For Immediate Release:
August 17, 2022

For More Information:
Josh Fleitman, CeaseFirePA Western PA Manager, (412) 426-5148,
Shayla Holmes, Coalition Against Violence, (412) 872-2220, 

New Survey Reveals Scope of Gun Violence’s Severe Impact on Pittsburgh-Area Youth

400 At-Risk Youth Were Surveyed by a Coalition of Anti-Violence Organizations

Pittsburgh — In the wake of a doubling of youth homicides in Allegheny County between 2020 and 2021, and amid a more recent 25% increase in homicides in the City of Pittsburgh from June 2021 to June 2022, a new survey of at-risk youth released today sheds further light on the disturbing impact of gun violence in Allegheny County. Among the findings: more than half of youth have lost a family member to the gun violence epidemic. The research, conducted by CeaseFirePA Education Fund and The Greater Pittsburgh Coalition Against Violence, finds that statistics showing the rise in shootings only tell part of the story. For most surveyed youth, the gun violence crisis has them regularly concerned, and many directly impacted.

“We are witnessing the mass traumatization of a generation, with long-term individual and societal consequences. It’s a tragedy – but with many shootings preventable through life-saving gun safety policies from Harrisburg – it’s also a man-made catastrophe,” said Josh Fleitman, Western PA Manager for CeaseFirePA, a statewide gun violence prevention organization that helped lead the survey initiative. “If the bloodshed so far has not shaken the conscience of many state legislators, I hope this survey’s chilling results will spur them to take urgent action.”

“The survey results are more than troubling and should bring a laser light to all of us as to how deep the pain of gun violence has impacted the lives and minds of our youth,” said Tim Stevens, Co-Convener of the Greater Pittsburgh Coalition Against Violence, another leading organization involved in the survey. “Hopefully, this report will lead to state legislators to pass much-needed legislative reform, and to do so expeditiously!

Key findings from the survey include: 

  • 57% have lost a family member to gun violence.
  • Almost half – 46% – have personally witnessed gun violence at least once. Of that group, 22% have witnessed gun violence 4 or more times
  • 86% are concerned that gun violence will impact them and their family’s health and safety
  • 84% feel that nothing at all or only a little is being done to address the violence in their neighborhood, school, or classroom. 
  • The majority of youth generally feel safe in their school/classroom (60%) and neighborhood (56%), with a little less than a third saying their feeling of safety depends on the day.

An infographic and report on the full survey results can be accessed here.

“Forgotten mourners – our voices left in the shadows of tragedy. When will we be heard? When will we be supported? When will we be healed?” pleaded Cierra, a teenager from Forest Hills who participated in the survey and whose sister was murdered with a firearm in 2021.

To address the drivers of this violence, advocates called for policies to reduce the number of illegal guns that are used in the majority of youth violence, such as: pending legislation in Harrisburg to require the reporting of lost and stolen firearms, and strengthening enforcement inspections of certain firearm dealers who studies show are the source of many crime guns. Boosting funding for trauma-informed youth violence prevention and intervention programs was also urged as a community-based strategy to prevent gun violence.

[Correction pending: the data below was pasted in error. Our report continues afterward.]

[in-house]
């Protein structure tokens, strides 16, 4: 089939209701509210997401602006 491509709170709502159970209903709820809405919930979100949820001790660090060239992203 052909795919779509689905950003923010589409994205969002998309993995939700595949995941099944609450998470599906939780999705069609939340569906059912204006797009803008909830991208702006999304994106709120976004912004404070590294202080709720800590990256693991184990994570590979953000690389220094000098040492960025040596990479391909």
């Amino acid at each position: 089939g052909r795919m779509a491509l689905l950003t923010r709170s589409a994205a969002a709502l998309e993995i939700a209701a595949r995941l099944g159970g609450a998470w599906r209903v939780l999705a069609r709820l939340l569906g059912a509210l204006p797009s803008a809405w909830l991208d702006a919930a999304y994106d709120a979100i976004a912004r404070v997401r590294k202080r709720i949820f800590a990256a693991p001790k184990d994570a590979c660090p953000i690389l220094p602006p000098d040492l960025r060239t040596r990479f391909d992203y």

“Gun violence is more of a reality in our children’s everyday lives than in the older segments of society,” said Rev. Eleanor Williams, President of the North Side Partnership Project, a youth-serving nonprofit organization that partnered to distribute the survey to the young people in their program. “We purposely get teenagers and young adults more involved in their own survival by talking to them, we teach them tools required to survive in their level of society.”

“While the results of this survey are not surprising to those who work with young people and know how frequently gun violence plays into their lives, this effort to engage youth to better understand the impact is essential to developing meaningful solutions,” said Michael Yonas, Vice President of Public Health, Research and Learning at The Pittsburgh Foundation, which provided grant support for this project. “The finding that 57% of nearly 400 youth surveyed reporting a family member being killed by a gun demonstrates the imperative to address the trauma. This is nothing short of a public health emergency.”  

CeaseFirePA Education Fund and the Greater Pittsburgh Coalition Against Violence collected 391 responses via online and paper surveys, in partnership with two dozen youth-serving community partners. The age of survey participants ranged up to 24. The surveys were collected across Allegheny County between June 7, 2022 and August 10, 2022. More details and data are available here.


As the Commonwealth’s leading gun violence prevention organization, CeaseFirePA works to ensure everyone can live a life free from gun violence. We organize with communities closest to the issue, hold those in power accountable, and maximize the strengths of every member in our broad coalition.

The purpose and the role of the Coalition Against Violence is to identify and facilitate the implementation of strategies and initiatives addressing the issues of violence and crime that plague many of the neighborhoods and communities throughout the City of Pittsburgh and Allegheny County. The coalition is committed to boldly and actively supporting as well as collaborating with organizations, agencies, initiatives, and programs already working quietly and diligently to help reduce violence.

Facing the truth about gun violence in PA